Now thine anger’s turned away.”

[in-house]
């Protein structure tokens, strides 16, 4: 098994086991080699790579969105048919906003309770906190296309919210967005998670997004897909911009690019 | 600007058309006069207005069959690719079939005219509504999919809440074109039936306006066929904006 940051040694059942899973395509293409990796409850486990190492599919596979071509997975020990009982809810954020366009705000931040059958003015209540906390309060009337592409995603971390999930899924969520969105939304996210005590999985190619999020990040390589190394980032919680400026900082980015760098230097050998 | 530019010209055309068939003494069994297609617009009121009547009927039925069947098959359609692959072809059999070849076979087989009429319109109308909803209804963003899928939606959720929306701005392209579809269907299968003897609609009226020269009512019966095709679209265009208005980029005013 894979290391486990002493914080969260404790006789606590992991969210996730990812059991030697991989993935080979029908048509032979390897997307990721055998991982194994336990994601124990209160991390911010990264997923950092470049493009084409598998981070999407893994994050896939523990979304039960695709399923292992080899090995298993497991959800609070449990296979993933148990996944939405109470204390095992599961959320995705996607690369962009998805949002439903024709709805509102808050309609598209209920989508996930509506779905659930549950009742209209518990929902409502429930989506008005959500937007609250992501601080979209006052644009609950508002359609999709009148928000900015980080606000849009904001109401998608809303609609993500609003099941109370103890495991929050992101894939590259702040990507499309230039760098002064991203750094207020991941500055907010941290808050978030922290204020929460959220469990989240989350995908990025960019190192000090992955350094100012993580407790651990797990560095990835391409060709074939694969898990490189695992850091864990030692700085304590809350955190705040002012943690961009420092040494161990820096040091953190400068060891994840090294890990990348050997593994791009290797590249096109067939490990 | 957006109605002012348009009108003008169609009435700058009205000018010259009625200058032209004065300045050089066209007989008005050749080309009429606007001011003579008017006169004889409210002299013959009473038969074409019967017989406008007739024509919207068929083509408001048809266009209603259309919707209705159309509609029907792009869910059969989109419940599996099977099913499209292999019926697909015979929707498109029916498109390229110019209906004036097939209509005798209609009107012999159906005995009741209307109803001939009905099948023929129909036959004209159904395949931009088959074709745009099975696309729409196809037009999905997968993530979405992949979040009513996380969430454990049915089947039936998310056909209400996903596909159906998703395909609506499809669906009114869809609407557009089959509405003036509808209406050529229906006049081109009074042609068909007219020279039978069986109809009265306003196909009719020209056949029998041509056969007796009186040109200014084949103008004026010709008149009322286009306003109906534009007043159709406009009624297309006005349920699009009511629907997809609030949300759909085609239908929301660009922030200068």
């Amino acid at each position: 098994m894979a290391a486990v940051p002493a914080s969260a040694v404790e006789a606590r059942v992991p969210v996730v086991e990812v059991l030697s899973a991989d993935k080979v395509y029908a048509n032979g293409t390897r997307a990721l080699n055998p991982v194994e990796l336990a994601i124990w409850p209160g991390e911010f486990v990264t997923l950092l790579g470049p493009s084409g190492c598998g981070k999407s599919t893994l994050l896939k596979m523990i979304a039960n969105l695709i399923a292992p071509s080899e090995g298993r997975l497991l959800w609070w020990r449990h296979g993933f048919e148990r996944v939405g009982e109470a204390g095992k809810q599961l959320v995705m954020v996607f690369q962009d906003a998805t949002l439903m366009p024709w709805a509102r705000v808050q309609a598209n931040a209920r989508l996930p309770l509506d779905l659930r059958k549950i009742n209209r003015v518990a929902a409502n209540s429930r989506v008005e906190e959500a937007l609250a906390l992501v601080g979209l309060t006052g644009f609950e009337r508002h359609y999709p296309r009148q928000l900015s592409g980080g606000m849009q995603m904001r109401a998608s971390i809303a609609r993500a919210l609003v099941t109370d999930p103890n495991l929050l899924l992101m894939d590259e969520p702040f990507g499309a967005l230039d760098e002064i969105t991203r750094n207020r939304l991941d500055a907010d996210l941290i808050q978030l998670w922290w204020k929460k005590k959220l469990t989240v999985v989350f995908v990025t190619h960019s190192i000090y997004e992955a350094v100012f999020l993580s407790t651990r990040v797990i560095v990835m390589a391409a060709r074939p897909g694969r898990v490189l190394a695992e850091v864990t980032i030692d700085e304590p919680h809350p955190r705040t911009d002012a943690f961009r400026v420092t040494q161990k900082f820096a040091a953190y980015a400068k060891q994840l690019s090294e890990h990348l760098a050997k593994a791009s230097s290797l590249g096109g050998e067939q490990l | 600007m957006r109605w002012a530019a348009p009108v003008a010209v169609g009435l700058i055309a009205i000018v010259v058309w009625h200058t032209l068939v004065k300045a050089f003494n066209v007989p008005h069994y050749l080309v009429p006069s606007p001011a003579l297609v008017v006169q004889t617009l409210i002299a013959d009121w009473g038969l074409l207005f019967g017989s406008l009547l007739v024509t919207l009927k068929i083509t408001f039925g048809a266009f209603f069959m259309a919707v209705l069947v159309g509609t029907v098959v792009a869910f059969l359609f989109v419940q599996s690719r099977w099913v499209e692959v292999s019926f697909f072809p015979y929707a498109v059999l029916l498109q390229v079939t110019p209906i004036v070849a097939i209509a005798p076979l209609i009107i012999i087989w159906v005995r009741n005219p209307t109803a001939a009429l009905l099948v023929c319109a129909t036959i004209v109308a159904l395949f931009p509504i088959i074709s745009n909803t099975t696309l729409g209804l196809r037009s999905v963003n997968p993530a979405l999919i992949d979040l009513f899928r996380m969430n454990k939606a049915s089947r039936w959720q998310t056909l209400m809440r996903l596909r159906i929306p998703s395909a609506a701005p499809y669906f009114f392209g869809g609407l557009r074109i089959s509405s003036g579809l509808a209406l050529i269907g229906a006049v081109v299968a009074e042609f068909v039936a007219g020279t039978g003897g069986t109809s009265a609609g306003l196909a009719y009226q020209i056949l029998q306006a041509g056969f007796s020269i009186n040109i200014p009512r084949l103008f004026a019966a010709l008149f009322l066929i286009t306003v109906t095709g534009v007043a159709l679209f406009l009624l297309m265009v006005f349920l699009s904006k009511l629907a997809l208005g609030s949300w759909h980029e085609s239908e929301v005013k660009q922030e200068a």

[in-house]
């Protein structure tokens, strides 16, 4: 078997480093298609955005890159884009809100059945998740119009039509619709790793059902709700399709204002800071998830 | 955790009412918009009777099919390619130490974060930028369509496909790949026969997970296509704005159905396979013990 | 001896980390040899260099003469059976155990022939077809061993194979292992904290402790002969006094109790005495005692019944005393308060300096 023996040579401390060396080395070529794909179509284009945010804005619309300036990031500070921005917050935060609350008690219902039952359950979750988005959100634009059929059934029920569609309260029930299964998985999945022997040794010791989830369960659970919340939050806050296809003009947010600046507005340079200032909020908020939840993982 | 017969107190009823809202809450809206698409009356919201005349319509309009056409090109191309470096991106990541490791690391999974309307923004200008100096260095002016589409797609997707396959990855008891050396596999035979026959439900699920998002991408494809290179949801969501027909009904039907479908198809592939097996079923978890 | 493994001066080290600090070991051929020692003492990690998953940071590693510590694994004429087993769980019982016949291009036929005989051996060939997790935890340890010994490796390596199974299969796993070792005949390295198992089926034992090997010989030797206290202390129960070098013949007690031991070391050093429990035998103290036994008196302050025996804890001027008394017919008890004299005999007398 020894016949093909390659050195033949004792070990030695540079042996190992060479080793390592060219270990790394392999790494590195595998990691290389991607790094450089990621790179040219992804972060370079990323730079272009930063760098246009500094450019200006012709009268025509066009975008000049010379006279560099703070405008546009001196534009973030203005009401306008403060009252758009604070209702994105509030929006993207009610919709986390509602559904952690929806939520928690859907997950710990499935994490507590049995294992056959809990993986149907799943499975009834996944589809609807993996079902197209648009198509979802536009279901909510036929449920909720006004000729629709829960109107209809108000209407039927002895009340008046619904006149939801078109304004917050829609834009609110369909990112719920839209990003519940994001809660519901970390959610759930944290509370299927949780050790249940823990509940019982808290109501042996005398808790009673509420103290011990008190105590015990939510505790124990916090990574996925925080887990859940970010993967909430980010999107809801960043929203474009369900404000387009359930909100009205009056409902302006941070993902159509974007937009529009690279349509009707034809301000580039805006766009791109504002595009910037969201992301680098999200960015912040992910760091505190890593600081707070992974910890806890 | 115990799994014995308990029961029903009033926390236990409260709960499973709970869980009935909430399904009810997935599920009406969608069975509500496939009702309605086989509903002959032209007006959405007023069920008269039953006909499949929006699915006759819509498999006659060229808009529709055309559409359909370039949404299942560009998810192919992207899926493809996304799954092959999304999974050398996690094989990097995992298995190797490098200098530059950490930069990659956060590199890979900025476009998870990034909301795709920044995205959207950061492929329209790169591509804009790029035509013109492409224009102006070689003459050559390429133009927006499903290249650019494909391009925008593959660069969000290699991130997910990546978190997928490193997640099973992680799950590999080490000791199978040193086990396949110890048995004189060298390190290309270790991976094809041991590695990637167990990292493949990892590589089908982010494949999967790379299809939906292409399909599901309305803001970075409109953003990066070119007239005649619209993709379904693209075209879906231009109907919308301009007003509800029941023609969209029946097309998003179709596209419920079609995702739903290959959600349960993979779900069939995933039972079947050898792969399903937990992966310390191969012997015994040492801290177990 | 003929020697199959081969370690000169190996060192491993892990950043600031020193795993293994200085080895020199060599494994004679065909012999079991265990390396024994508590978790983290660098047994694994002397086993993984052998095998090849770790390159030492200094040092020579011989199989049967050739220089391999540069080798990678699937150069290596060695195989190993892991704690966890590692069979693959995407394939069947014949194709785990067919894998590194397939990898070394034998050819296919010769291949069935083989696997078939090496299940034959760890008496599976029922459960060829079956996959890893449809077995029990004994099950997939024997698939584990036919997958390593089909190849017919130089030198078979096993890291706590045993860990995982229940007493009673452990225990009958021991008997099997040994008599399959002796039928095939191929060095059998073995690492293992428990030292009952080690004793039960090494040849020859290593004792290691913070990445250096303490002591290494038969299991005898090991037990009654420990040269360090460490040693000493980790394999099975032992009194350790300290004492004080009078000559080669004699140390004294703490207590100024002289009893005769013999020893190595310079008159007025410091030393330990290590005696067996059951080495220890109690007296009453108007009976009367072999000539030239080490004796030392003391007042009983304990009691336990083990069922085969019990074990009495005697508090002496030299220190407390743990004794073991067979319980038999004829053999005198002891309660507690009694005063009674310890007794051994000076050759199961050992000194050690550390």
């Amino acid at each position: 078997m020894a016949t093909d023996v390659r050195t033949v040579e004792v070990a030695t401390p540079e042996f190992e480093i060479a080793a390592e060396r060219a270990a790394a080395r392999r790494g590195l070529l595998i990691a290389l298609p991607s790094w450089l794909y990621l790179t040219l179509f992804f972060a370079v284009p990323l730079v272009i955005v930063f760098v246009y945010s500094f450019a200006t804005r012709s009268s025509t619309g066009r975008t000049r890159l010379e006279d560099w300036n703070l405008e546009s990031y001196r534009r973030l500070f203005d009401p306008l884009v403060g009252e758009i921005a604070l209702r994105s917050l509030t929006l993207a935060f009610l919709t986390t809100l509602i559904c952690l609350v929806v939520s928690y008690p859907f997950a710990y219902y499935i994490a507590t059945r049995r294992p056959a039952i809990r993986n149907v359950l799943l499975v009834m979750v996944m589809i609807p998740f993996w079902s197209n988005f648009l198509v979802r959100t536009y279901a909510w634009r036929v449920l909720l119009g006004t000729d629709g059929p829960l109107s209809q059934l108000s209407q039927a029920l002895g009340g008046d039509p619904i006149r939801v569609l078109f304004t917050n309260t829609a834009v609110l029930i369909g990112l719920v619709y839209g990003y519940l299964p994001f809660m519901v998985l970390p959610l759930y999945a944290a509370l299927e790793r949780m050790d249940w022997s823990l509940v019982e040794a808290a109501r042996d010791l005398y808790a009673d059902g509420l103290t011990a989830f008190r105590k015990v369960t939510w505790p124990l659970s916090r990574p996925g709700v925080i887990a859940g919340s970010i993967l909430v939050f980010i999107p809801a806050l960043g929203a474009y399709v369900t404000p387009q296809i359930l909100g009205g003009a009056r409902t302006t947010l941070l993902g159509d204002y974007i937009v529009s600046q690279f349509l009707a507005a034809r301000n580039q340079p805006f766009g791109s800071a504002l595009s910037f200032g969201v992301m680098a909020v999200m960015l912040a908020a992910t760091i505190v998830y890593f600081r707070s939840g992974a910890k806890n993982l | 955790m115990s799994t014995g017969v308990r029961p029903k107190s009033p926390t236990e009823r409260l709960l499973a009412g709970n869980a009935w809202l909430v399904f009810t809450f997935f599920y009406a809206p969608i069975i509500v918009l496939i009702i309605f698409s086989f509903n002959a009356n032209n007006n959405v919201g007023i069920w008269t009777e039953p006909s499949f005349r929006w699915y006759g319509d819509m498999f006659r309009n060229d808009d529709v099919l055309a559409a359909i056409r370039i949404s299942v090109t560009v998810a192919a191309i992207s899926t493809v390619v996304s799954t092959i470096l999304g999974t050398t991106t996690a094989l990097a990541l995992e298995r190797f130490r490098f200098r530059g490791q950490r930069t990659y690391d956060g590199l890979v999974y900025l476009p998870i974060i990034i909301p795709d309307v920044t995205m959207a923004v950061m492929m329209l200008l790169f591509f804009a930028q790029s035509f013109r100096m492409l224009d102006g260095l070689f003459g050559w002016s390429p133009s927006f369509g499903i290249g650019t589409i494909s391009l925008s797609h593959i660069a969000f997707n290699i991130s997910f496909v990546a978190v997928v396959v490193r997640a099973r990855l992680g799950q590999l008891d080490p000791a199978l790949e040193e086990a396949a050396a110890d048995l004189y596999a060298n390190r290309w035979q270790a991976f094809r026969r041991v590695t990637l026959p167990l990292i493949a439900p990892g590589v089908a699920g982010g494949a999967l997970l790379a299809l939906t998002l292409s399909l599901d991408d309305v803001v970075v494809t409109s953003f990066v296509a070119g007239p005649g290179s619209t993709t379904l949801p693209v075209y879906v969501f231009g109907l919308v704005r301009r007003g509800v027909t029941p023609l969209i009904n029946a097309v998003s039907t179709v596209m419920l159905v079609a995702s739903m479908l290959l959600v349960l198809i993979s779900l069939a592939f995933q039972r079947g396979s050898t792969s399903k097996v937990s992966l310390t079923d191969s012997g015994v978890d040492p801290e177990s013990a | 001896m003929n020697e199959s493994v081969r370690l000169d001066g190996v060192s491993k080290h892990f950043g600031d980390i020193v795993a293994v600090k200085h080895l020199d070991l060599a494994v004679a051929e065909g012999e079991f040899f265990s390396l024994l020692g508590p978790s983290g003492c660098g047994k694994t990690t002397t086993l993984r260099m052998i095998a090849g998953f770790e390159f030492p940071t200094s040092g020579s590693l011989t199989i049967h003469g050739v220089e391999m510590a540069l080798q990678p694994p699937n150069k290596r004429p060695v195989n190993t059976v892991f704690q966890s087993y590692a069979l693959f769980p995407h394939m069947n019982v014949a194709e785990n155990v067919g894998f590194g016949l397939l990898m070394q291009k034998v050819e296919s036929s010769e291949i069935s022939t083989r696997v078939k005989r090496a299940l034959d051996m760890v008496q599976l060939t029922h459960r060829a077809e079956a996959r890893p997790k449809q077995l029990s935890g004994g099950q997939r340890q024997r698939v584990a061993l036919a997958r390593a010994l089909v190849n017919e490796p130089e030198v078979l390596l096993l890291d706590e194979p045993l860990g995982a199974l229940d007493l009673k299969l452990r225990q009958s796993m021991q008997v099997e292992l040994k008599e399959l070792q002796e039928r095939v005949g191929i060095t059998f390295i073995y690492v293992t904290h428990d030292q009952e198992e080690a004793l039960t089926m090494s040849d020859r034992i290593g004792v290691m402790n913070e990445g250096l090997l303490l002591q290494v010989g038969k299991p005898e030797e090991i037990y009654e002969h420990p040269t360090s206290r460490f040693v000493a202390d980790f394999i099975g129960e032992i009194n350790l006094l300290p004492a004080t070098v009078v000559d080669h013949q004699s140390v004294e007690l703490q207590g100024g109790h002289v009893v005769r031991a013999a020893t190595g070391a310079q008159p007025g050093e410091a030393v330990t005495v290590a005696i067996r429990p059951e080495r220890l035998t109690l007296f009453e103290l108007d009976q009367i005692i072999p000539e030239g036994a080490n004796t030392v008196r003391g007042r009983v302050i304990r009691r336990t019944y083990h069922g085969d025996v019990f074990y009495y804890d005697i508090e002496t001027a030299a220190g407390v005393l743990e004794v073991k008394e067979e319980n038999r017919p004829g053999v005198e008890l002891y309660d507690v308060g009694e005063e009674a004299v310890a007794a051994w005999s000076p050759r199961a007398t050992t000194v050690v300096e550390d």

It was such a marvellous thing — so wonderful a thing in itself — so altogether extraordinary that it could never, never, never be forgotten. “He hath made his wonderful works to be remembered” because they are so wonderful. Study deeply what sovereign grace has done for you, that you may see the greatness of the mercy, and admire it, for, very much in proportion as you appraise the mercy of God at its proper value, will you be sure to have it fixed upon your memory all your life.